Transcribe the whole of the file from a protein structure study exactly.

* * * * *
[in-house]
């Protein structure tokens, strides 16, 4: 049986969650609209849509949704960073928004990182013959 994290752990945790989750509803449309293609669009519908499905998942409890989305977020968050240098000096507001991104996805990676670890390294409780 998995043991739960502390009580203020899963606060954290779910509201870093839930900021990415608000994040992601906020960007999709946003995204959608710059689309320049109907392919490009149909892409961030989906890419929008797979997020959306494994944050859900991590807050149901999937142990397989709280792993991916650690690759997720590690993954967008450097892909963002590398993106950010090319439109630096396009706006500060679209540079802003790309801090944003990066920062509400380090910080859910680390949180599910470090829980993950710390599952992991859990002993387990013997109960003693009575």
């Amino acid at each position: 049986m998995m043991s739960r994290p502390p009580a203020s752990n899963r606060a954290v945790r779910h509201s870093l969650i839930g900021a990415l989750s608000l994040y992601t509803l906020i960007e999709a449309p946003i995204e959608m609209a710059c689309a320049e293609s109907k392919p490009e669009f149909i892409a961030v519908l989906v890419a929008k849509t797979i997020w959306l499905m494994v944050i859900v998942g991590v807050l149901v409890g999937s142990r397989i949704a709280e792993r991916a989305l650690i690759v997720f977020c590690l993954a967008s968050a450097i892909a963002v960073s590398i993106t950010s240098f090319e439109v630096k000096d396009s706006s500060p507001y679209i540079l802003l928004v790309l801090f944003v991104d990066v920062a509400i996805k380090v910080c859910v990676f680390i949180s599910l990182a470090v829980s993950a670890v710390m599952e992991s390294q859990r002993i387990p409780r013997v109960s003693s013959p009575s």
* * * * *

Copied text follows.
[in-house]
């Protein structure tokens, strides 16, 4: 049986969650609209849509949704960073928004990182013959 994290752990945790989750509803449309293609669009519908499905998942409890989305977020968050240098000096507001991104996805990676670890390294409780 998995043991739960502390009580203020899963606060954290779910509201870093839930900021990415608000994040992601906020960007999709946003995204959608710059689309320049109907392919490009149909892409961030989906890419929008797979997020959306494994944050859900991590807050149901999937142990397989709280792993991916650690690759997720590690993954967008450097892909963002590398993106950010090319439109630096396009706006500060679209540079802003790309801090944003990066920062509400380090910080859910680390949180599910470090829980993950710390599952992991859990002993387990013997109960003693009575």
């Amino acid at each position: 049986m998995m043991s739960r994290p502390p009580a203020s752990n899963r606060a954290v945790r779910h509201s870093l969650i839930g900021a990415l989750s608000l994040y992601t509803l906020i960007e999709a449309p946003i995204e959608m609209a710059c689309a320049e293609s109907k392919p490009e669009f149909i892409a961030v519908l989906v890419a929008k849509t797979i997020w959306l499905m494994v944050i859900v998942g991590v807050l149901v409890g999937s142990r397989i949704a709280e792993r991916a989305l650690i690759v997720f977020c590690l993954a967008s968050a450097i892909a963002v960073s590398i993106t950010s240098f090319e439109v630096k000096d396009s706006s500060p507001y679209i540079l802003l928004v790309l801090f944003v991104d990066v920062a509400i996805k380090v910080c859910v990676f680390i949180s599910l990182a470090v829980s993950a670890v710390m599952e992991s390294q859990r002993i387990p409780r013997v109960s003693s013959p009575s």